We spend quite a bit of time here at MetalMiner analyzing metal price trends to better understand not only what moves markets, but also where anomalies may exist and what that means for metal buying organizations. One trend that continues to trouble us involves the poor price performance of the rare earth metals sector.
It currently stands as our worst performing metal price index.
Unfortunately, this price chart doesn’t tell the entire story. It tells the lay reader that, from a price perspective, rare earth metals as a whole have performed horribly since October 2012 (and we’d add they have performed horribly since January of 2012, which is when MetalMiner first launched the Rare Earths MMI).
Peeling back the rare earth price onion
But when we take a closer look at the underlying price data, a new story emerges. That story goes something like this: the light rare earth metals (e.g., cerium, which makes up over 48.8% of Molycorp’s production, and lanthanum) continue to struggle price-wise:
These metals have failed to increase in price largely because of a severe over-supply situation. In essence, China can comfortably supply the world with these light rare earth metals. And that directly impacts companies like Molycorp and Lynas.
Heavies tell a different story
On the other hand, many of the heavy rare earth metals have recently rebounded from a price perspective. These metals include dysprosium, europium, neodymium, and terbium, as shown below. Yttrium is technically a light rare earth, but we’re including it anyway because it behaves more like a heavy rare earth metal from a price and industry use perspective.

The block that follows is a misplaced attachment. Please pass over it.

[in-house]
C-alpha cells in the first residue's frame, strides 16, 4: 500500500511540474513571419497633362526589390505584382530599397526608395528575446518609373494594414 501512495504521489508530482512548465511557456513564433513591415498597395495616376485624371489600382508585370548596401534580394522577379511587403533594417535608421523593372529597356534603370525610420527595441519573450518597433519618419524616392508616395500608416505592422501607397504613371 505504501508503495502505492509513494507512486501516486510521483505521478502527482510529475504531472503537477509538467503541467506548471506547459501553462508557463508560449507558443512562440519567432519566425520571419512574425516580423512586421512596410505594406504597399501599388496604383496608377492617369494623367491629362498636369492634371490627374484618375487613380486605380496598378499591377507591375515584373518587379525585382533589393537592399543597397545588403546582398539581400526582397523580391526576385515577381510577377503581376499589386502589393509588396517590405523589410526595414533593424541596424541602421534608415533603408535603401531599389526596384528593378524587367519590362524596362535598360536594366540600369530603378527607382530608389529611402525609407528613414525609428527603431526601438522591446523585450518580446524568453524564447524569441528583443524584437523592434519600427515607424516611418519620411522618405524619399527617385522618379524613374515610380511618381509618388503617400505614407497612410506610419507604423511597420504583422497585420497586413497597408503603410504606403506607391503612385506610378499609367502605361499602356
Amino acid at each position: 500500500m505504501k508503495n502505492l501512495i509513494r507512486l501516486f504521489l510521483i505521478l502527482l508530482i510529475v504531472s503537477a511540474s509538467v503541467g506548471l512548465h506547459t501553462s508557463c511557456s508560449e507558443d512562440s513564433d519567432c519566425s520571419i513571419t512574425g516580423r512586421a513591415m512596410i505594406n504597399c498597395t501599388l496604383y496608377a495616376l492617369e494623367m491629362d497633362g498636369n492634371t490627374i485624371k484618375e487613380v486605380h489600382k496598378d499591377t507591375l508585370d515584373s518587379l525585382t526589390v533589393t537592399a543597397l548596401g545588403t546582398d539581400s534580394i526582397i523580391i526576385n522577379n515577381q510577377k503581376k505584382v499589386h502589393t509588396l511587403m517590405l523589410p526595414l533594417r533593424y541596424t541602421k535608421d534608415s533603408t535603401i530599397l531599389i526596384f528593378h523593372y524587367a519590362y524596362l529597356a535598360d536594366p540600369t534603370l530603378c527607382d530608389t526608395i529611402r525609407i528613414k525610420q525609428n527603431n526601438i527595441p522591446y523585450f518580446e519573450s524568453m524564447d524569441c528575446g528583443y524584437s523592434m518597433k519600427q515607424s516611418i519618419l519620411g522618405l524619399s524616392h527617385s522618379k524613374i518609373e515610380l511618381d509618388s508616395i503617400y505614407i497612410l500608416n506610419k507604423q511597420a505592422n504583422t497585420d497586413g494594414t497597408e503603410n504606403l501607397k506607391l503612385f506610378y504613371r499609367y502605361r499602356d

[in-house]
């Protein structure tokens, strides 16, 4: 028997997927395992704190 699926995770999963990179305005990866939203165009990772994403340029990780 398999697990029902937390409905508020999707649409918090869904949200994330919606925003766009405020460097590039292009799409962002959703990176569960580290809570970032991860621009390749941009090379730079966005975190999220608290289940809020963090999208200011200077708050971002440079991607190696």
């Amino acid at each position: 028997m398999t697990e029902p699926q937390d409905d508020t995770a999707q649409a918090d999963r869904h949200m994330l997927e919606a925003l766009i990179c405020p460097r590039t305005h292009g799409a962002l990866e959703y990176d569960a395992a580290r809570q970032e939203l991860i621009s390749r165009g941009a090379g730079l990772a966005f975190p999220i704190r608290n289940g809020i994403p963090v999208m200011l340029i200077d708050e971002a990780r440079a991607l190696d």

But industry insiders tell us that China, the largest rare earth metal producer in the world for both heavy and light rare earth metals, has aggressively sought to invest in projects from around the globe that contain heavy rare earth deposits. The fact that China has begun an aggressive search outside of its borders explains a lot in terms of China’s longer-term rare earth metals strategy. China has decreased exports of heavy rare earths due to illegal mining and lower demand, according to Molycorp (in their most recent 8K filing).
With China’s more aggressive stance towards cracking down on illegal mining operations (after all, it doesn’t take much for an entrepreneur to leach rare earths), the new reality on the heavy rare earths suggests that China, like many of its neighboring countries, also practices Resource Nationalism (banning or limiting the export of one product in favor of producing the higher value-added product). In this case, the Chinese would prefer to do the separation and processing of rare earth metals, not the mining.
In a follow-up post we will explore what that means for rare earth mining companies outside China.